Wednesday, January 27, 2016

Dominican Republic 2015 - Part 1: Rio Yaque del Norte

Below: Matthew Beauchamp boofing off the wall.  Photo by Steve Krajewski.

In December of 2015 Matthew Beauchamp, Steve Krajewski, Shannon Goshorn, and I (Adam Goshorn) headed to the island of Hispaniola to check out the rivers of the Dominican Republic.  Although the island was experiencing a pattern of dry weather, we still found options to paddle daily and enjoyed a great time in this lesser known paddling destination.

Below: Shannon Goshorn lining dropping into a tight move that involved ducking the overhanging wall in the landing.  Photo by Steve Krajewski. DSC_0001

The Rio Yaque del Norte is the longest river in the Dominican Republic and it offers several sections of whitewater ranging from class II-IV.  Its large watershed means it is rarely too low to paddle, although some sections require more water than others.  We ended up spending four days paddling on the Yaque and spent most of our time on the Las Guazarus section, which seemed to be the most channelized and offer the best option for the low water conditions we were experiencing.

Below: Steve Krajewski boofing a fun double drop.  Photo by Adam Goshorn. DSC_0004

Below: A completion video from several different laps on the Rio Yaque del Norte at a few different levels. Edited by Adam Goshorn.

Stay tuned for more updates from our time in the Dominican Republic!

Until Next Time...

Adam Goshorn

Below: Adam Goshorn lining up for the kicker on a low volume slide.  Photo by Steve Krajewski.

kayak session

Friday, January 15, 2016

Thanksgiving in San Luis Potosi

Below: Adam Goshorn approaching Cascada de Tamul, which is the take-out for the classic day-run section of the Rio Santa Maria.  Photo by Vitaly Prikhodko.
   AG Tamul by VP

For more than a decade I have been traveling to Mexico most winters to enjoy the warm water and great paddling in the states of San Luis Potosi and Veracruz.  This year, Mexico was not in my travel plans and I had committed to a trip to the Dominican Republic for much of December.  However, it turned out that my work schedule created the possibility of being off-work for the whole week of the Thanksgiving holiday, which created an opportunity for a quick trip to San Luis Potosi that I couldn't resist.

Below: Vitaly Prikhodko running a picturesque drop on the Salto section of the Rio Valles in San Luis Potosi, Mexico. Photo by Adam Goshorn VP Salto 2 by AG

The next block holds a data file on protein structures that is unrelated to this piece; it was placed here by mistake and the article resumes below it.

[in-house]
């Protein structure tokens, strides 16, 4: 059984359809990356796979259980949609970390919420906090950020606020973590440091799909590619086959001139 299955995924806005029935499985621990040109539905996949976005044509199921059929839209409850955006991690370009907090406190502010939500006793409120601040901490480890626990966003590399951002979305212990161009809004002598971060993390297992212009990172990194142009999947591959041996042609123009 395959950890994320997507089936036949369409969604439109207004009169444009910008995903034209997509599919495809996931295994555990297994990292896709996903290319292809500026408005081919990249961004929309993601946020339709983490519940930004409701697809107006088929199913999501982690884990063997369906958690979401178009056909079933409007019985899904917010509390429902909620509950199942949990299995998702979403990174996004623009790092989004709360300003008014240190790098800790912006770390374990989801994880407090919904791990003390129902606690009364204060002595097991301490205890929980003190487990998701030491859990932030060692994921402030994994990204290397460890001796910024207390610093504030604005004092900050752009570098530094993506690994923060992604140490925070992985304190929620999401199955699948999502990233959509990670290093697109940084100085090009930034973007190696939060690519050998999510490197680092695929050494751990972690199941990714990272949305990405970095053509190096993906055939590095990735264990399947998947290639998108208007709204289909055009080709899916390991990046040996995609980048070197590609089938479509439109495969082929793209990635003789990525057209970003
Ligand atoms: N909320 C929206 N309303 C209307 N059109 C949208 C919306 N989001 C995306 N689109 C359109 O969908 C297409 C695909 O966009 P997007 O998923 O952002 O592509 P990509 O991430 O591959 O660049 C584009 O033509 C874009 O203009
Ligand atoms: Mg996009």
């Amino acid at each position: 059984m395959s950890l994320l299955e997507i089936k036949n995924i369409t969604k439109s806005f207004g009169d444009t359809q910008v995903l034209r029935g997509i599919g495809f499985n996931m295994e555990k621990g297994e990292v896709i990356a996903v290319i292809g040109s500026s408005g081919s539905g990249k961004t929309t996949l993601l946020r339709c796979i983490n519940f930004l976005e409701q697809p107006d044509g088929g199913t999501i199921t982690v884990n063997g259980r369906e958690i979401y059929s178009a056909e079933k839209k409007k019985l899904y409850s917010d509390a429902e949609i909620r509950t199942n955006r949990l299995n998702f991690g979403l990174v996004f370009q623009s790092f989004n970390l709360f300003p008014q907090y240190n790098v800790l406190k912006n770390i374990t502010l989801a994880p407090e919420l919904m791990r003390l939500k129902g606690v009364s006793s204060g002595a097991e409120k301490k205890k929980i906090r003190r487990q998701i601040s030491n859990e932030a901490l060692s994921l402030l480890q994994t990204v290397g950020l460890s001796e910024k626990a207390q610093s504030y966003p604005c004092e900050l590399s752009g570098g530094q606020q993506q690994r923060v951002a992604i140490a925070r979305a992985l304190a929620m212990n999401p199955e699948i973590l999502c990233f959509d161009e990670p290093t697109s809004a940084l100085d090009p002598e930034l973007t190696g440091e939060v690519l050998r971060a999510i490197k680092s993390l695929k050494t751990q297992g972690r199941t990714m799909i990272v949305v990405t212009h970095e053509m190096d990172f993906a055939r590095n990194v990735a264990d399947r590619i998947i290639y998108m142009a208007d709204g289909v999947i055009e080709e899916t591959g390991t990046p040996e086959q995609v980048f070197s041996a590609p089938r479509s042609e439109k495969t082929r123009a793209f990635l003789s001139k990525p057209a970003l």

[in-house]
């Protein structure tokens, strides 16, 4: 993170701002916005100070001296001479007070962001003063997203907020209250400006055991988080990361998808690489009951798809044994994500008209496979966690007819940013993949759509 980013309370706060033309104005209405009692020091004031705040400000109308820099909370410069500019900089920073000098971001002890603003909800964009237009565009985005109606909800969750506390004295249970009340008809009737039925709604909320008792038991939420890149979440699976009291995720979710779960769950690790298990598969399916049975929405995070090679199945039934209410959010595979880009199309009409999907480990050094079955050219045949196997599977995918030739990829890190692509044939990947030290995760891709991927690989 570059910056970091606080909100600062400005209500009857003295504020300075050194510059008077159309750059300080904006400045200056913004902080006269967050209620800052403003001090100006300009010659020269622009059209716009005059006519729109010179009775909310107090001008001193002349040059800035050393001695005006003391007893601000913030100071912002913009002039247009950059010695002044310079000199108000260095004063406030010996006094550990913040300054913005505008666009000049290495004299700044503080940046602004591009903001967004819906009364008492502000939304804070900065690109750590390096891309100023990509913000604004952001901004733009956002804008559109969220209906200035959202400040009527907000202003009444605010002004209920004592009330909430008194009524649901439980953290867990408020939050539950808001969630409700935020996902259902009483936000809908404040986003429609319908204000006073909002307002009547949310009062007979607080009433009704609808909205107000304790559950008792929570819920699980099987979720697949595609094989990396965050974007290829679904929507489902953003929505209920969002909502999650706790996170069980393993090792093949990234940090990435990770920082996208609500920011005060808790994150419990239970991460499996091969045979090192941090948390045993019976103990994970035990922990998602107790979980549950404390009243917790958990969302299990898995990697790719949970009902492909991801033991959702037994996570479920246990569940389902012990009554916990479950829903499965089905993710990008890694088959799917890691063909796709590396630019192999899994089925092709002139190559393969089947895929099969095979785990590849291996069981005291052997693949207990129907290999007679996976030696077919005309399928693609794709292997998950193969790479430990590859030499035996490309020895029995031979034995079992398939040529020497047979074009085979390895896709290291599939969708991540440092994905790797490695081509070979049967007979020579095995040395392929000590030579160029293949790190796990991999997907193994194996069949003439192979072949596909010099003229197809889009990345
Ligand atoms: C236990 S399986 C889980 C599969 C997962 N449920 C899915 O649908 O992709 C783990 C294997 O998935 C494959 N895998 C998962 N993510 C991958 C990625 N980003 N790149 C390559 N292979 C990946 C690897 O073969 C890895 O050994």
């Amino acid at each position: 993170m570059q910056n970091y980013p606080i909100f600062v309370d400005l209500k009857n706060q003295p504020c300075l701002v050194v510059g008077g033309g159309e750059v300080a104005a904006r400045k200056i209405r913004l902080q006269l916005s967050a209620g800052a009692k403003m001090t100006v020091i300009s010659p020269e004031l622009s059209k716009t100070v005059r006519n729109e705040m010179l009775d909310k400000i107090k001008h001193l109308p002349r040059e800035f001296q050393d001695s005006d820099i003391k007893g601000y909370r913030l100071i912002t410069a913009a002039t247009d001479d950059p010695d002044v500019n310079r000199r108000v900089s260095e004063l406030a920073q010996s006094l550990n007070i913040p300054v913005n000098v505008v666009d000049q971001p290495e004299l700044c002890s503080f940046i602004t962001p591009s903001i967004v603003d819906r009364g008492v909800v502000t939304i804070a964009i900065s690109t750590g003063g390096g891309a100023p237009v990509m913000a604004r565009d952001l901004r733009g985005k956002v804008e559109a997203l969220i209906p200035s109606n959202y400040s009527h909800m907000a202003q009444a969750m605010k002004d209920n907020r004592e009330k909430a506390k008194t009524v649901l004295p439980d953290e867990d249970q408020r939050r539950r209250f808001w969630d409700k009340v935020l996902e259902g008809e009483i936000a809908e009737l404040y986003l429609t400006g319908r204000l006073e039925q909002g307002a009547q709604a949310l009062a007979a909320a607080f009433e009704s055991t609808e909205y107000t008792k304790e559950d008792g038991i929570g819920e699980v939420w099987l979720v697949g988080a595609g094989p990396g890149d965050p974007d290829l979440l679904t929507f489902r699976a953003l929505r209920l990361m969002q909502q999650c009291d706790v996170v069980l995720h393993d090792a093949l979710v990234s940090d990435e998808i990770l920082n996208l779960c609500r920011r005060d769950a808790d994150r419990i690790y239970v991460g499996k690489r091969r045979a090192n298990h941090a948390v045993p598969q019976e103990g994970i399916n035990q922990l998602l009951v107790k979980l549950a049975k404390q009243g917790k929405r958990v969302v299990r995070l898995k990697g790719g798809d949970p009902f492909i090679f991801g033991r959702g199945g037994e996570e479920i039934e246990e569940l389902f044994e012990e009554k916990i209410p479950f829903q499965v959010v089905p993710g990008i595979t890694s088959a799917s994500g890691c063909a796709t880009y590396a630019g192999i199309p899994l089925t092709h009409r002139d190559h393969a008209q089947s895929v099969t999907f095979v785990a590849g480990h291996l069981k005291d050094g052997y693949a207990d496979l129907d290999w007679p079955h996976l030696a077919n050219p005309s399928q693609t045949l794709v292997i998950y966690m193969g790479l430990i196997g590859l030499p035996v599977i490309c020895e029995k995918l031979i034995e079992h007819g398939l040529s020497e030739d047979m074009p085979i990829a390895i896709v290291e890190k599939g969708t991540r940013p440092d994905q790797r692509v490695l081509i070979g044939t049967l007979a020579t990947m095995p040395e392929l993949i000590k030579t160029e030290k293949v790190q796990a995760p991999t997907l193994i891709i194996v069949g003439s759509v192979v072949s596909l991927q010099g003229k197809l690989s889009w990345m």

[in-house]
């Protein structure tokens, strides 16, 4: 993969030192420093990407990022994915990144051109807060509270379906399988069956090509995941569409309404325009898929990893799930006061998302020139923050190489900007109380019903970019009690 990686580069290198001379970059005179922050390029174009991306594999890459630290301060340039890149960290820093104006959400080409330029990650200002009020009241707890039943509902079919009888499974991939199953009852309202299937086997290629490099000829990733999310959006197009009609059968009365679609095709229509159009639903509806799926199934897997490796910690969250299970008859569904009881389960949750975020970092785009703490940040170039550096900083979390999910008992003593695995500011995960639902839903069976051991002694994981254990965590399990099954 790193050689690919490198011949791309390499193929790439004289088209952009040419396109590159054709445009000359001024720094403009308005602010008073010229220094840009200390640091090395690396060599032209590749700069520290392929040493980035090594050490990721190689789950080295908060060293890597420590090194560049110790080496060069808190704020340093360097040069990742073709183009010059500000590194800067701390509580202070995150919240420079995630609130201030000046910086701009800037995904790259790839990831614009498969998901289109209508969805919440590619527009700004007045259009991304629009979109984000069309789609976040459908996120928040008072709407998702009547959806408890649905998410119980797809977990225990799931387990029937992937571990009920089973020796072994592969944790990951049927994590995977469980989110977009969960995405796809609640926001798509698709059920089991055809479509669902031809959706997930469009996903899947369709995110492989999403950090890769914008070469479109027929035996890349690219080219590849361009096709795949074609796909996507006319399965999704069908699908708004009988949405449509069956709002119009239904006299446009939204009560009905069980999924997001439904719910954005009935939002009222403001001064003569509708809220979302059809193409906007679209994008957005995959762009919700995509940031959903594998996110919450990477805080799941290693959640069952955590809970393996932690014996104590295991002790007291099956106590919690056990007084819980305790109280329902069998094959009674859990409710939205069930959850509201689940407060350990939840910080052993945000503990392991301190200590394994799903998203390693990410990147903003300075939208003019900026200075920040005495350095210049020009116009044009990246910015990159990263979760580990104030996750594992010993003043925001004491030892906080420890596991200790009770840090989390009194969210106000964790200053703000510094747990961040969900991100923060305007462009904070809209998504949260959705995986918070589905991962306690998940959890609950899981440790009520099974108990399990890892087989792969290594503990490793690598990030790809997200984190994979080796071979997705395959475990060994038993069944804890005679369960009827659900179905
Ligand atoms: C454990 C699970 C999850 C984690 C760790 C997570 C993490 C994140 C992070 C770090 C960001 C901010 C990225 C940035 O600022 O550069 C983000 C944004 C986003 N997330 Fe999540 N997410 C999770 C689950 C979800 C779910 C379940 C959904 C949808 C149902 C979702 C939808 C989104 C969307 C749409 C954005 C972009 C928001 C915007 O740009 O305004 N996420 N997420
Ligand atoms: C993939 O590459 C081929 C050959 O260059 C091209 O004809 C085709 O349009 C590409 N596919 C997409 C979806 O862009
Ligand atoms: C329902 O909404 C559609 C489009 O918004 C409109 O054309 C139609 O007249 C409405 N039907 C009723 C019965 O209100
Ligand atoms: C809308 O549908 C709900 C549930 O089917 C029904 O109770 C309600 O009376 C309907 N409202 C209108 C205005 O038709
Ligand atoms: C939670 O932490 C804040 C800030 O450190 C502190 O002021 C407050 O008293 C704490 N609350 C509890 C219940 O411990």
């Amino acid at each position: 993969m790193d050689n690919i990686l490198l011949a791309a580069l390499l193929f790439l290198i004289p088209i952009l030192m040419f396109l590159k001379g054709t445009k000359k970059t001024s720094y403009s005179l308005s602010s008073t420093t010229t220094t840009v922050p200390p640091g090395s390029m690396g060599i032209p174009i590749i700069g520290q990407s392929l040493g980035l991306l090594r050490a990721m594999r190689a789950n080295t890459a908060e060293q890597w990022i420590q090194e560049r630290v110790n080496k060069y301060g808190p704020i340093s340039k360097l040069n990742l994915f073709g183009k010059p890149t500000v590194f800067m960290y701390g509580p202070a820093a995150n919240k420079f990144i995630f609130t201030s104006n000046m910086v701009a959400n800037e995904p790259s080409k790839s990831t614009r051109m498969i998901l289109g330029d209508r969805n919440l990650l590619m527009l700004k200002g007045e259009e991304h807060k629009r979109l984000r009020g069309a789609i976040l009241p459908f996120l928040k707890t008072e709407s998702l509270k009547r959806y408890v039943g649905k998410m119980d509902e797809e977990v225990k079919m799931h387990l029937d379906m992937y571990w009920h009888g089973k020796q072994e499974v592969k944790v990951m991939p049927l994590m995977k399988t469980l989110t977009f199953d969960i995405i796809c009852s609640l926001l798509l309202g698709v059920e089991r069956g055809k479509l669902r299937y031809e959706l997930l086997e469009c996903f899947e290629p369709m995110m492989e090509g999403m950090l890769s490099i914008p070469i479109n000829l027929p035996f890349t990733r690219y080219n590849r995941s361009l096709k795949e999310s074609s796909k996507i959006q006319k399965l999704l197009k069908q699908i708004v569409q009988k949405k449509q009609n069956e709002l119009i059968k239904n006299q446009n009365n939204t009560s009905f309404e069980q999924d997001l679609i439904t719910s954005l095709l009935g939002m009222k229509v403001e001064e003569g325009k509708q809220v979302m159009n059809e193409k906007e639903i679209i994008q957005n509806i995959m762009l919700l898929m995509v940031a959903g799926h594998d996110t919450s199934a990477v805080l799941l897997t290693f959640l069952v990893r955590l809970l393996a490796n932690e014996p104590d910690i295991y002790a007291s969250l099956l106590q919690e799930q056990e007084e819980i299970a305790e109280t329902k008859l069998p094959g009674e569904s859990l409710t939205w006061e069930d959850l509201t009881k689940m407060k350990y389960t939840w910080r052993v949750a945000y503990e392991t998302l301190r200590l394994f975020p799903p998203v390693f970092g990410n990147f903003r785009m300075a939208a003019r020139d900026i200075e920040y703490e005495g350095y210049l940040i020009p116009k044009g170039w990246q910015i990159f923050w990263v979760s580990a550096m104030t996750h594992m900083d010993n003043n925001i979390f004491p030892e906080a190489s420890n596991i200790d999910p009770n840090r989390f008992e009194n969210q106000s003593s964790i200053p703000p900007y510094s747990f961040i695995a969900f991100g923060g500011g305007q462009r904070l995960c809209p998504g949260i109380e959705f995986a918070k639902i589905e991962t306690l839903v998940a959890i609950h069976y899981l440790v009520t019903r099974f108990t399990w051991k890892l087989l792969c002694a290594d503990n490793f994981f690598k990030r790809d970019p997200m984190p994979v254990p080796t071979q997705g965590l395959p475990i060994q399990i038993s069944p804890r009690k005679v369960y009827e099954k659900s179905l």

Below: John Kern on the Rio Tampaon, which is really the 5th canyon of the Rio Santa Maria, but the river changes names after the confluence with the Rio Gallines at Cascada de Tamul.  Photo by Adam Goshorn.
JK Tampaon by AG

Although the state of Veracruz has been getting much more attention from kayakers in recent years, the state of San Luis Potosi is closer (for those driving from the United States) and offers up some of the most beautiful and fun  class III-IV paddling anywhere.  With our limited time window and desire to keep the trip as cheap as possible (because we where driving, closer is inherently cheaper), San Luis Potosi was the obvious choice.  Vitaly Prikhodko and Judd James had both been talking to me about wanting to get a trip together to go down there, but they had never been able to go.  Both of them only had enough time off from work for a shorter trip than what I usually planned for, so they had never been able to join me in the past.  With the two of them chomping at the bit to get down there, soon as I knew I could be off work for the whole week, I knew we already had the basis for a crew in place!

 Below: Vitaly Prikhodko seal launching back into the Rio Tampaon after portaging a section where the whole river goes underground, through a cave for a distance of about 200 feet.  Photo by Adam Goshorn.

  VP Tampaon Seal Launch by AG

Below: Adam Goshorn on the final drop of the Cascadas Micos section of the Rio Valles.  Photo by John Kern. AG Micos 2 by JK

For paddlers driving to Mexico from the United States, the ideal situation is to have around six people and to take two vehicles.  Traveling in a two vehicle convoy and having a bigger group in general adds a margin of safety to the trip and allows for running shuttle, as needed.  In hopes of reaching the magical number of six people, I contacted a few more friends and suddenly we had two vehicles and a crew of seven ready to go!  John Kern, Jenny Leaderer, Jerrod Jones, and Claire Zollondz agreed to joined Vitaly, Judd, and I for the trip.  We would have six paddlers and although she doesn't paddle, my friend Claire agreed to come along to help us with shuttles.

Below: Everyday awesomeness!  Photo by John Kern.
  Crew at truck by JK

Below: Vitaly Prikhodko running the largest drop of the Salto section of the Rio Valles.  Photo by Adam Goshorn.
  VP Salto 1 by AG

With the crew in place, we rendezvoused at Jerrod's house in Fort Payne, Alabama on Saturday morning before the week of the Thanksgiving holiday.  We loaded up and knocked out the 27-hour drive to San Luis Potosi straight through, only making stops for food and fuel.  We arrived at the Aldea Huesteca campground Sunday afternoon, quickly set up our tents, and headed up for a quick run on the Cascadas Micos section of the Rio Valles.  Over the rest of the  week we had a great time paddling multiple sections of multiple rivers in the area, with extra laps on the short and sweet sections of the Rio Valles, the Cascadas Micos and the Salto sections.

Below:  Here is a little completion video I put together from our trip.  Be sure to set the quality to 720HD to get the best resolution.

Until Next Time,

Adam Goshorn

Below: If you want to see more footage, check out John Kern's video from our trip here.

Mexico 2015 from John Kern on Vimeo.

Below: Myself doing some 'slip-n-slide' on the water-park that is the Cascadas Micos section of the Rio Valles.  Photo by John Kern. AG Micos 1 by JK        

kayak session